The rises here range from a relatively insignificant €14 a year extra for cars with an engine smaller than 1,000cc to a whopping €129 extra for anyone with an engine larger than 3,000cc. And well those V6 and V8 engined drivers can afford it, you might think, but look at the 1,701cc to 1800cc category – one which includes an awful lot of pretty average family cars, including the likes of the old Ford Mondeo, Renault Lagana, Opel Vectra, Mazda 6 and more. That goes up by €44 to €636 and crossing the €600 barrier is one that will be difficult at best for more than a few hard-pressed families, who are desperately trying to keep an older car going, just to stay mobile.

    Given that we (that’s the motoring we again) avoided an increase in carbon duty or excise duty on the price of petrol and diesel (and indeed, hauliers are going to get something of a diesel rebate come July) you might think that was the end of the bad news. But it’s not. True, petrol won’t be going up as of midnight tonight but the price of oil is staying stubbornly high for anyone buying in devalued Euros and that means that the pump price is still on the wrong side of €1.50 a litre. And every increase in the wholesale price of fuel will bring in extra revenue for the Government. (Then again, seeing as the 48-53% exchequer take from each litre is significantly lower than most of our European neighbours, perhaps we should just keep our heads below the parapet on that one…)

    Finally though, the biggest issue facing the motor trade in Ireland is not the rate of VRT or the shifting of the motor tax bands nor even the price of petrol. The bald fact is that sales of cars in this country, which directly and indirectly contribute many billions to the Government coffers and directly employes more than 35,000 people, are inextricably linked to financial prosperity.

    Those families facing cuts in child benefit, having to fork out for the property tax, absorbing the changes to PRSI and the Universal Social Charge, are they seriously going to be considering a new car purchase next year? Will the change in the numberplate system, the set of new tax bands or a relatively mild increase in VRT be of any interest to them? Doubtful. This semi-fictional They, like the very real rest of us, will simply continue to struggle along as we have done, trying to work our way through the appalling fallout of the financial crisis that struck in 2008 and the legacy of which will afflict us for many years to come.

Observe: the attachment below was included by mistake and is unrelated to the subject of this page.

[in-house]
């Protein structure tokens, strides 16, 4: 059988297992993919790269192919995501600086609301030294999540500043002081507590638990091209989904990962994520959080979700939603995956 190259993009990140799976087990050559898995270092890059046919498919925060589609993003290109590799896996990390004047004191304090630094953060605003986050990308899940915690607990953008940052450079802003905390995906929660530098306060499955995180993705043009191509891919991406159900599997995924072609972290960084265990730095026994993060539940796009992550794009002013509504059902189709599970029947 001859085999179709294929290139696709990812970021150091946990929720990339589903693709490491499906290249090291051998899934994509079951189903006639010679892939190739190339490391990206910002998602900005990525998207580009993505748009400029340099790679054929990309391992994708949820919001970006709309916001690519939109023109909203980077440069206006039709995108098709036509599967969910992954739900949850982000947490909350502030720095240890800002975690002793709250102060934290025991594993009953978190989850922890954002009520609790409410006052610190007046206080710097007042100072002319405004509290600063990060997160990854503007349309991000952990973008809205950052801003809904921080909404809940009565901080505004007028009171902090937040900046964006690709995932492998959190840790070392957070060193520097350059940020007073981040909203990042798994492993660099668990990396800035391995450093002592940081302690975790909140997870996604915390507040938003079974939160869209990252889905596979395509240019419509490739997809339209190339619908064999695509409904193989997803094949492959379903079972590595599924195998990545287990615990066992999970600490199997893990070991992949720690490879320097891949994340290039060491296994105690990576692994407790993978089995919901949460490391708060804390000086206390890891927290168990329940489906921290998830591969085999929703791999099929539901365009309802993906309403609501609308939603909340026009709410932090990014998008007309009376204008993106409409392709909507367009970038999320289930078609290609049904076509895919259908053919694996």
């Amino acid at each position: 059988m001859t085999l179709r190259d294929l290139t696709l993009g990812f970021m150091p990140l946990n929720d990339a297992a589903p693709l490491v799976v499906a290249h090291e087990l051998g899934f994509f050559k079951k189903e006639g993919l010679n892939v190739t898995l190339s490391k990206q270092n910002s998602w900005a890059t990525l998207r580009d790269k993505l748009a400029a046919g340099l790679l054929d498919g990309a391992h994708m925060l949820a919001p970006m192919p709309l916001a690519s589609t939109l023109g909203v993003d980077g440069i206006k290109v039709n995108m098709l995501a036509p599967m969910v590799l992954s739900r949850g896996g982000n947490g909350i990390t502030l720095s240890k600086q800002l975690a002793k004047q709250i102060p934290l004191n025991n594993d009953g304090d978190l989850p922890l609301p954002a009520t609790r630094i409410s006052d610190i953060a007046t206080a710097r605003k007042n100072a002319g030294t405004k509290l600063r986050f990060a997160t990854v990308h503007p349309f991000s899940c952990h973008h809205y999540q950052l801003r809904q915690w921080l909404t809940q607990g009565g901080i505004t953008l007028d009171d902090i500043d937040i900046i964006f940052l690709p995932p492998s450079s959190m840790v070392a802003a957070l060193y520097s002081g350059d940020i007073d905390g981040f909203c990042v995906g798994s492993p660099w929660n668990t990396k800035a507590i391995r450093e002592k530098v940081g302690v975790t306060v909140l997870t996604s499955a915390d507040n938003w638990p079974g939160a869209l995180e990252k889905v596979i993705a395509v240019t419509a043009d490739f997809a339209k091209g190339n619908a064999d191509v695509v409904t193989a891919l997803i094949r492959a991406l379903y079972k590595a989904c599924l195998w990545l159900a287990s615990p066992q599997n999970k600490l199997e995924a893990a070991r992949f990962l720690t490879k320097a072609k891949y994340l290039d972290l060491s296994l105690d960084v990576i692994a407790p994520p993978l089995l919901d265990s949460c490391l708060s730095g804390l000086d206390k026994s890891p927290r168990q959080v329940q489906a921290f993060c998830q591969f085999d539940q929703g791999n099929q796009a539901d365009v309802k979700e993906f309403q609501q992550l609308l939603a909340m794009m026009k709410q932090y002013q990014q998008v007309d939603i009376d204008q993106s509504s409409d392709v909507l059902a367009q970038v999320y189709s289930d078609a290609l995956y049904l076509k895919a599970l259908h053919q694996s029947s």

Simon Elliot from Volkswagen told me that “clearly any hand In the consumers pocket is a concern especially the PRSI and the local property tax. However at times like this we need to look for the positives; we have no increase in fuel duty and an interesting change to the number plate system.”

    Interesting, yes. But of how much real use? Come back this time next year to find out.

     

     

    Private Cars  CO2 emissions (+19.8% average)        
    Band Emissions g CO2/km Existing Rate (2012) New Rate (2013) Difference Actual % Increase/ decrease
    A0 0 €160 €120 -€40 -25.0%
    A1 1-80 €160 €170 €10 6.3%
    A2 81-100 €160 €180 €20 12.5%
    A3 101-110 €160 €190 €30 18.8%
    A4 111-120 €160 €200 €40 25.0%
    B1 121-130 €225 €270 €45 20.0%
    B2 131-140 €225 €280 €55 24.4%
    C 141-155 €330 €390 €60 18.2%
    D 156-170 €481 €570 €89 18.5%
    E 171-190 €677 €750 €73 10.8%
    F 191-225 €1,129 €1,200 €71 6.3%
    G > 225 €2,258 €2,350 €92 4.1%

    ..


Search Motors